Creativity is merely resourcefulness amidst constraints.
Limitations then, are a way to practice creativity. Creativity is a muscle. So being faced with limitations can improve your life by showing you ways and methods you would otherwise not have considered.
How can I use all of these tomatoes from my garden?
What could I do with this old tee shirt?
What other uses might this empty glass jar have?
What else could I cook while the oven is up to temperature?
What are some groups that might be interested in taking my food scraps?
How long could I go without buying anything new?
What are some recipes for plant-based meals so tasty I won’t be asked, ‘where’s the meat?’
How little household waste can I produce and still live a fun and productive life?
What are your constraints? How are you deciding to being resourceful?
Is a fear of failure stopping you from adopting a Zero Waste lifestyle? The solution could be to think of Zero Waste as a daily practice rather than an outcome.
Why start a practice? To improve. To develop a good habit.
And yet many of us will not start something out of an irrational fear of not being good at it – even if we’ve never tried before and should have no reason to believe we have a special talent for it. Known by another name as Fear of Failure.
Only in the last few years have I embraced the idea of failing as a tool for learning. I wasn’t in a growth mindset before, so I would rarely attempt something unless the outcome seemed achievable.
I’m a little kinder on myself now. I liken my Zero Waste practice to yoga. Nobody should expect to do a handstand on their first day (or maybe ever). I have never done a handstand during my yoga practice, and I have never produced no waste during my Zero Waste practice.
It’s not the handstand that is the most important anyway, it’s all the actions, intentions, and reflection that lead to one, and that make the inversion physically and mentally possible – it’s the practice.
Everyday actions to reduce waste are the asanas of a Zero Waste practice.
The cumulative effect of these asanas is that I’m better able to reflect, respond and react in more productive ways to the challenges of living in a wasteful world. It helps avoid impulse purchases. It also reduces my waste hugely, even if not to a complete zero.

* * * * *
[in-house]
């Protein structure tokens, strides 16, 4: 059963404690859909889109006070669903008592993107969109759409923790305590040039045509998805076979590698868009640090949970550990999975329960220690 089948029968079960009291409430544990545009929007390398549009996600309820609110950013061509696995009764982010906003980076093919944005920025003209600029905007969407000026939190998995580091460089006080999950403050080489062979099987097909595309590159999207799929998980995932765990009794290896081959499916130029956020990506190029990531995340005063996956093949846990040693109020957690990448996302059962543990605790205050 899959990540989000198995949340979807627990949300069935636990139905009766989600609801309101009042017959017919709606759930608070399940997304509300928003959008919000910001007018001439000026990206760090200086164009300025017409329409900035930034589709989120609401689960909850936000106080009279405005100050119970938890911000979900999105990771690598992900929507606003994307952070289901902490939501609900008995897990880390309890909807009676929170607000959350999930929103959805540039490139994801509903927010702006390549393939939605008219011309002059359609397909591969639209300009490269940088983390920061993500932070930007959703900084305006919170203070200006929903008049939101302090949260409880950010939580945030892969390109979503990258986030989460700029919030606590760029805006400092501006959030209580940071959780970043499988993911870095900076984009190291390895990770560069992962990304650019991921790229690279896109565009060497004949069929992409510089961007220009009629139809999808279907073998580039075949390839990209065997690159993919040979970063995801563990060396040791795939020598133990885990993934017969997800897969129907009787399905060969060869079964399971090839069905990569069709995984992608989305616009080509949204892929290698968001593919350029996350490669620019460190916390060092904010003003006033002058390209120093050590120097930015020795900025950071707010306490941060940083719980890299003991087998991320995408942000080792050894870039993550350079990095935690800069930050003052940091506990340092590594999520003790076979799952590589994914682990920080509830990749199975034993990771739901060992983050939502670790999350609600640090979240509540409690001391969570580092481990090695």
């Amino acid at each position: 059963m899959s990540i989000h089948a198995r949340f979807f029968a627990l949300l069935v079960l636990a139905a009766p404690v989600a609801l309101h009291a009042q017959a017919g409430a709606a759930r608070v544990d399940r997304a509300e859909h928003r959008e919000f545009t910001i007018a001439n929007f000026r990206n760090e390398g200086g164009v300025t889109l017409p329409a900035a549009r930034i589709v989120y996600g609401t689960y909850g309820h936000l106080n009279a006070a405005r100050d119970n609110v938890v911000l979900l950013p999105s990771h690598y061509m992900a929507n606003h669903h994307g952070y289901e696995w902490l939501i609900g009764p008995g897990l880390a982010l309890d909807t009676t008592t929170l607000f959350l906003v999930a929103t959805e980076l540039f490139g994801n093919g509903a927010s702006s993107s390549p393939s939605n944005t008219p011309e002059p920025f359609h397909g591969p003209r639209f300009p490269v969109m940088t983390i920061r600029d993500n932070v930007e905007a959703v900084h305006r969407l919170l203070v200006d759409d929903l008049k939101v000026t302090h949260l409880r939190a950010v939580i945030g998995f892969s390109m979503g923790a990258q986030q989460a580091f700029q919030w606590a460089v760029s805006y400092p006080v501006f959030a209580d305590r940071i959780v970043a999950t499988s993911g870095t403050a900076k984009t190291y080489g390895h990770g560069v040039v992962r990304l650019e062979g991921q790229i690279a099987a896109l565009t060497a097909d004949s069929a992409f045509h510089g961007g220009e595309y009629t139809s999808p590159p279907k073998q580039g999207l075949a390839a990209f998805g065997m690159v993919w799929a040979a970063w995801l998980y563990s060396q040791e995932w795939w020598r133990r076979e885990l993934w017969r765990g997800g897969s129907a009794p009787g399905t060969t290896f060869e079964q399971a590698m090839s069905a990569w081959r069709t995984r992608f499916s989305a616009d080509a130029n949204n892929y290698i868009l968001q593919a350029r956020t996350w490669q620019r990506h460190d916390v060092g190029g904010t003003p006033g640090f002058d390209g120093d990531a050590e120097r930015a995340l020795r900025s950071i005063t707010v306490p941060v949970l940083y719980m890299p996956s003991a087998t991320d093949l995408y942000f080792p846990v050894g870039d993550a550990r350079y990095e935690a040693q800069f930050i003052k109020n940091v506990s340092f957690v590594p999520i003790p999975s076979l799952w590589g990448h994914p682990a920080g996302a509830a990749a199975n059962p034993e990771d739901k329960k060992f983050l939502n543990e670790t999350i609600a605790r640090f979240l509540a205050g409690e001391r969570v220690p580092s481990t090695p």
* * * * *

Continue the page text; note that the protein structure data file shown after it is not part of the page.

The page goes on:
More important than the optics is for me to get better at graciously refusing things I don’t want or need, or offer only marginal benefits, plus anything with too much or un-recyclable packaging. I get better by practising what I believe. I aspire to be satisfied with the things I already have more than I am enticed by those things I don’t. The only way to do this is to turn belief into an action.
If you find an expectation of what Zero Waste living should look like is actually preventing you from getting started, don’t. Using a mason jar to store your trash is one outcome, but not the entire point. We can only start from wherever we are. Your practice may start with a single swap of a single use shopping bag for a reusable. Who knows where it may lead you.
I now keep a page for waste-free shopping in the Sydney area. You’ll find it over here.
When I first moved to Sydney from Vancouver, I felt lost without my carefully cultivated go-to shops for refill and bulk goods. Luckily, the trend for unpackaged foods is catching on, and if you live in Sydney, there are now a decent number of shops where you can refill your nuts, grains, seeds, beans, spices, baking supplies, superfoods and many other edibles. Don’t forget personal and home care products – many of the shops below cater to the Zero Waste lifestyle more fully by offering a small selection of packaging free cleaners, soaps and shampoos.
This fast growing chain began as a market stall and now offers four storefront locations in NSW and ACT + continuing market appearances. In Sydney, try Bondi Junction, Newtown, or Cronulla.
You’ll find (most) staples, including basic and speciality flours, grains and cereals, dried fruit, spices nuts, snack foods, oils and vinegars as well as more obscure ingredients that are a challenge to find unpackaged. I’m talking hemp hearts, chia seeds, spices rice pasta, vegan chocolate, bee pollen, and ahem, maple syrup. Also try their unpackaged soaps for home, body and laundry.
Another bulk food chain. They really do focus on foods – the only personal care item I found at the new Bondi shop was epsom salts. The stores are well-organized, with plenty of ingredients to inspire.
This cozy co-op has been in existence longer than I have, and offers a small selection of personal care and household cleaners. This is where I first met and fell in love with the humble coconut husk dish scrubby.